Sometimes my students ask me for advice about talent managers. I’m never sure what to say since it’s a little like telling somebody who they should marry. In preparation for this column, I spoke to a few established talent managers (including my own) and everybody agreed that there are at least a few things every actor should understand (and think over) before working with a manager.
1. What’s the difference between an agent and a manager? Agents are legally bound to seek, submit, and negotiate for work only. They have larger client lists and act somewhat like brokers. Managers generally rep a smaller group of actors and have far more leeway to oversee and coordinate all aspects of a performer's career. A good manager will be focused not only on getting work for their clients but also on trying to elevating the actor’s career. They can also help a performer see the big picture. In the words of my manager, Judy Orbach, “If you’re an actor who wants to be considered for recurring or series regular roles, your manager should always be looking for ways for you to be seen in that light. Sometimes I’ll spot a role for one of my actors that may only be a few lines, but it’s a great scene with one of the stars of the show—in which case I would advise my client to go in on it rather than pass. A manager can help you build your resume by finding roles that are diamonds in the rough. Agents have larger rosters and less time to dedicate to developing your career.”
2. How do you find a manager? Most managers agree that the best way is through a personal recommendation from an agent, a casting director, a producer, or via another (non-conflicting) client. Once in a while, a cold mailing will work, but they are expensive and not as likely to pan out.
3. How can a manager specifically help you? A good manager will nudge your agents, help you bust down doors, and establish a clear identity for you among the casting community. A manager can help you focus on your goals and put them into motion. Talent manager, Neil Hassman adds “Managers rarely have competing category clients so the biggest benefit of management is knowing they're repping only you in your category. In addition, most managers are career architects and will guide you step by step in getting exposure, training, publicity, pictures, an effective reel, etc.”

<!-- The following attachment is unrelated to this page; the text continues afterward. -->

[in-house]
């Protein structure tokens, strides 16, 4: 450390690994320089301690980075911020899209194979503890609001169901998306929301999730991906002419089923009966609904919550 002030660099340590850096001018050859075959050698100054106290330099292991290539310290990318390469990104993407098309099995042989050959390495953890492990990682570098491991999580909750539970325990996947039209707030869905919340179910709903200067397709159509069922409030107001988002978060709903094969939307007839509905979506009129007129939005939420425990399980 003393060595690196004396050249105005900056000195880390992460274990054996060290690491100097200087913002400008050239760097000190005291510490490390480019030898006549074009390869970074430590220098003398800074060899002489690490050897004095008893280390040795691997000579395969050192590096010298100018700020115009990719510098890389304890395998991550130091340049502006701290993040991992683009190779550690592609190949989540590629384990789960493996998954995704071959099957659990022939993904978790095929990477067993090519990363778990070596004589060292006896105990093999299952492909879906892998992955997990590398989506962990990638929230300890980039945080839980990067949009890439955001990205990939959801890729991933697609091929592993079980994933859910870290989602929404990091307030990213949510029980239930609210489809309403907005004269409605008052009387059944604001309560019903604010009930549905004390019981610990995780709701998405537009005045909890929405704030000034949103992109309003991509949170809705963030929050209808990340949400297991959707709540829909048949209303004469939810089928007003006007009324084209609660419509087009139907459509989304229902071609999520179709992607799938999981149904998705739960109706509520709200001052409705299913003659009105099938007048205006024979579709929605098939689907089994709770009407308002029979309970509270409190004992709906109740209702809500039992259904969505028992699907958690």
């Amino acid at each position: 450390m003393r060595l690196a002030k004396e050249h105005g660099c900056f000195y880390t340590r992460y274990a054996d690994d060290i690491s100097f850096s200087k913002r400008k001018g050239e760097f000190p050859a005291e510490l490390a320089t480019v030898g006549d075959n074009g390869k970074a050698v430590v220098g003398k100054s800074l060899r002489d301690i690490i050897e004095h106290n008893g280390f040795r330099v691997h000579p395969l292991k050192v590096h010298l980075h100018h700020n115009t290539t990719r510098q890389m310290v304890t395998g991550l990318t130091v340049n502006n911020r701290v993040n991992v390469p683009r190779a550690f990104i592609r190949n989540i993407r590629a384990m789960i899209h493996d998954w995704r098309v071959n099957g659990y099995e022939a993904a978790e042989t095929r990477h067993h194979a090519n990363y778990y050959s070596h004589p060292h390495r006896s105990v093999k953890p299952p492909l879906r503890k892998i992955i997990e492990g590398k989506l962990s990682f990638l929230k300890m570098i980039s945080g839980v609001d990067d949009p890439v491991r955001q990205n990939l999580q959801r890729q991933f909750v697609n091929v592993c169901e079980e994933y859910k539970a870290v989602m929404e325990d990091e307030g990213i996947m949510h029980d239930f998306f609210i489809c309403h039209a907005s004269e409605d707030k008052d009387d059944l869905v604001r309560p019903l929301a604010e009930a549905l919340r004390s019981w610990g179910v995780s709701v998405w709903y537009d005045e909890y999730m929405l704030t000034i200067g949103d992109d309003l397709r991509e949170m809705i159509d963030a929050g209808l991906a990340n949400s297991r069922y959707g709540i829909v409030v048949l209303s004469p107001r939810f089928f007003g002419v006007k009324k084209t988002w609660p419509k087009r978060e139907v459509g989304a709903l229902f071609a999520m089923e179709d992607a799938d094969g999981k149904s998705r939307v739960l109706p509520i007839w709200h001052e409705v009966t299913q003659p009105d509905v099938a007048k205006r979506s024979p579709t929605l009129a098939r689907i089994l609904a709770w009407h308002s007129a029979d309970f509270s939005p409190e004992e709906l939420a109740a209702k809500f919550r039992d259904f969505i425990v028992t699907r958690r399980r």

4. How can you tell if a manager is right for you? Check out their client list on IMDb. Who do they rep? Do all of their clients look EXACTLY like you? If so, you might want to keep looking. Pretty much everybody agrees that you have to go with your gut reaction. Do you get along? Do you have similar ideas about what path to take? Like any other relationship, it has to feel right. If you’re new, don’t discount somebody who’s just starting as a manager. They are building their company and will definitely work hard for you.
5. What are the warning signs that your manager is not working out? No manager should ever ask for money up front for any reason. If they do, run. Agents and managers should only make money via commissions based on your earnings. If you find someone you like, but you’re not getting auditions after a few months, talk to them. See if there’s something more you could be doing. It’s a partnership.
6. What’s the best and most effective way(s) to work with a manager? Trust and patience are key. Even if you haven’t heard from your manager in a week or two, that doesn’t mean they are not doing their job. Adds Orbach, “Remember, if we’re on the phone with you, we’re not on the phone with casting!” Collaboration is key according to Hassman. “A smart actor is proactive,” he says. “They’re in class. They’re updating their photos and reels. They’re doing casting workshops and networking. A client who is out there honing their skills and keeping up their contacts is a manager’s dream.” Hassman sums up the best possible way to work with a manager: “3 Rules: 1. Participate. 2. Participate. 3. Yes, participate.”
In the last year, David Dean Bottrell has guest starred on “Mad Men,” “Save Me,” “Justified,” “NCIS,” “True Blood” and has appeared in two TV movies for Lifetime and the Hallmark channel. He is probably best known for playing the creepy “Lincoln Meyer” on “Boston Legal.” He teaches two popular acting classes in Los Angeles. Info: [email protected].
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